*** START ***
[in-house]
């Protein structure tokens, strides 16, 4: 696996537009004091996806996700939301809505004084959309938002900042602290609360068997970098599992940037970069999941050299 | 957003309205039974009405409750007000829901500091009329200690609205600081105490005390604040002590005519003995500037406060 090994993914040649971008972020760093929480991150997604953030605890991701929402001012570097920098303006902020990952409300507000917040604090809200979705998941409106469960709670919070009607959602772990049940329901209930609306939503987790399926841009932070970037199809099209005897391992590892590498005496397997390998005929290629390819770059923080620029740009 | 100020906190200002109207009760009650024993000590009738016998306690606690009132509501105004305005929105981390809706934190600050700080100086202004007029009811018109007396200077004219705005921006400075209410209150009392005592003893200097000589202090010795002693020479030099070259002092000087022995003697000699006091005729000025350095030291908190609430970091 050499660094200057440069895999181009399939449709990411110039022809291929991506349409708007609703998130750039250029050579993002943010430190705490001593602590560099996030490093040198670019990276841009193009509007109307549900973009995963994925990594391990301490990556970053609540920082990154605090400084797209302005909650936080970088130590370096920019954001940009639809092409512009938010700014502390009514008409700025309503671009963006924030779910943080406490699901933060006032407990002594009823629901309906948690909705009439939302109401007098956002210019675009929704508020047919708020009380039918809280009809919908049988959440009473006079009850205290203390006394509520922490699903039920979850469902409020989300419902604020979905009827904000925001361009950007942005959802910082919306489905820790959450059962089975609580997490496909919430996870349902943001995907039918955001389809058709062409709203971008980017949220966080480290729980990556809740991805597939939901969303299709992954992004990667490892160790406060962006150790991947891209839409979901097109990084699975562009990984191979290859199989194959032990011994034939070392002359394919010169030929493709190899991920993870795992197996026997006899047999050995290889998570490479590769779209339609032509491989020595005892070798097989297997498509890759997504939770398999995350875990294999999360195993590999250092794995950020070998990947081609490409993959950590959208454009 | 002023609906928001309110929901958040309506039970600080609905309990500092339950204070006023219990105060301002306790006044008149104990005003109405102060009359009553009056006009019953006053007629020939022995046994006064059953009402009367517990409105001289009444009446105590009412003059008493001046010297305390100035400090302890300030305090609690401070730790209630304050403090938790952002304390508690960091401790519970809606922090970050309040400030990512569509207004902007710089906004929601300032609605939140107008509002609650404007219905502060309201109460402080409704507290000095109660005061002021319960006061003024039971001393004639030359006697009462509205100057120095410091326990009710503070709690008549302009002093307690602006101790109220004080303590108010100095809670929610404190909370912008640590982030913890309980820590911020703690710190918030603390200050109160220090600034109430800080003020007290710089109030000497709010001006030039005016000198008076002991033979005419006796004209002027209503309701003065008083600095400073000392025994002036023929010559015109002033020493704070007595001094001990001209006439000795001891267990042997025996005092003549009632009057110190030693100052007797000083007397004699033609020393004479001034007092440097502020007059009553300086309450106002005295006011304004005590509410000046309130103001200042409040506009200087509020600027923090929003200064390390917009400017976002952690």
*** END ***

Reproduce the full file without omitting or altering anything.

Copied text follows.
[in-house]
């Protein structure tokens, strides 16, 4: 696996537009004091996806996700939301809505004084959309938002900042602290609360068997970098599992940037970069999941050299 | 957003309205039974009405409750007000829901500091009329200690609205600081105490005390604040002590005519003995500037406060 090994993914040649971008972020760093929480991150997604953030605890991701929402001012570097920098303006902020990952409300507000917040604090809200979705998941409106469960709670919070009607959602772990049940329901209930609306939503987790399926841009932070970037199809099209005897391992590892590498005496397997390998005929290629390819770059923080620029740009 | 100020906190200002109207009760009650024993000590009738016998306690606690009132509501105004305005929105981390809706934190600050700080100086202004007029009811018109007396200077004219705005921006400075209410209150009392005592003893200097000589202090010795002693020479030099070259002092000087022995003697000699006091005729000025350095030291908190609430970091 050499660094200057440069895999181009399939449709990411110039022809291929991506349409708007609703998130750039250029050579993002943010430190705490001593602590560099996030490093040198670019990276841009193009509007109307549900973009995963994925990594391990301490990556970053609540920082990154605090400084797209302005909650936080970088130590370096920019954001940009639809092409512009938010700014502390009514008409700025309503671009963006924030779910943080406490699901933060006032407990002594009823629901309906948690909705009439939302109401007098956002210019675009929704508020047919708020009380039918809280009809919908049988959440009473006079009850205290203390006394509520922490699903039920979850469902409020989300419902604020979905009827904000925001361009950007942005959802910082919306489905820790959450059962089975609580997490496909919430996870349902943001995907039918955001389809058709062409709203971008980017949220966080480290729980990556809740991805597939939901969303299709992954992004990667490892160790406060962006150790991947891209839409979901097109990084699975562009990984191979290859199989194959032990011994034939070392002359394919010169030929493709190899991920993870795992197996026997006899047999050995290889998570490479590769779209339609032509491989020595005892070798097989297997498509890759997504939770398999995350875990294999999360195993590999250092794995950020070998990947081609490409993959950590959208454009 | 002023609906928001309110929901958040309506039970600080609905309990500092339950204070006023219990105060301002306790006044008149104990005003109405102060009359009553009056006009019953006053007629020939022995046994006064059953009402009367517990409105001289009444009446105590009412003059008493001046010297305390100035400090302890300030305090609690401070730790209630304050403090938790952002304390508690960091401790519970809606922090970050309040400030990512569509207004902007710089906004929601300032609605939140107008509002609650404007219905502060309201109460402080409704507290000095109660005061002021319960006061003024039971001393004639030359006697009462509205100057120095410091326990009710503070709690008549302009002093307690602006101790109220004080303590108010100095809670929610404190909370912008640590982030913890309980820590911020703690710190918030603390200050109160220090600034109430800080003020007290710089109030000497709010001006030039005016000198008076002991033979005419006796004209002027209503309701003065008083600095400073000392025994002036023929010559015109002033020493704070007595001094001990001209006439000795001891267990042997025996005092003549009632009057110190030693100052007797000083007397004699033609020393004479001034007092440097502020007059009553300086309450106002005295006011304004005590509410000046309130103001200042409040506009200087509020600027923090929003200064390390917009400017976002952690």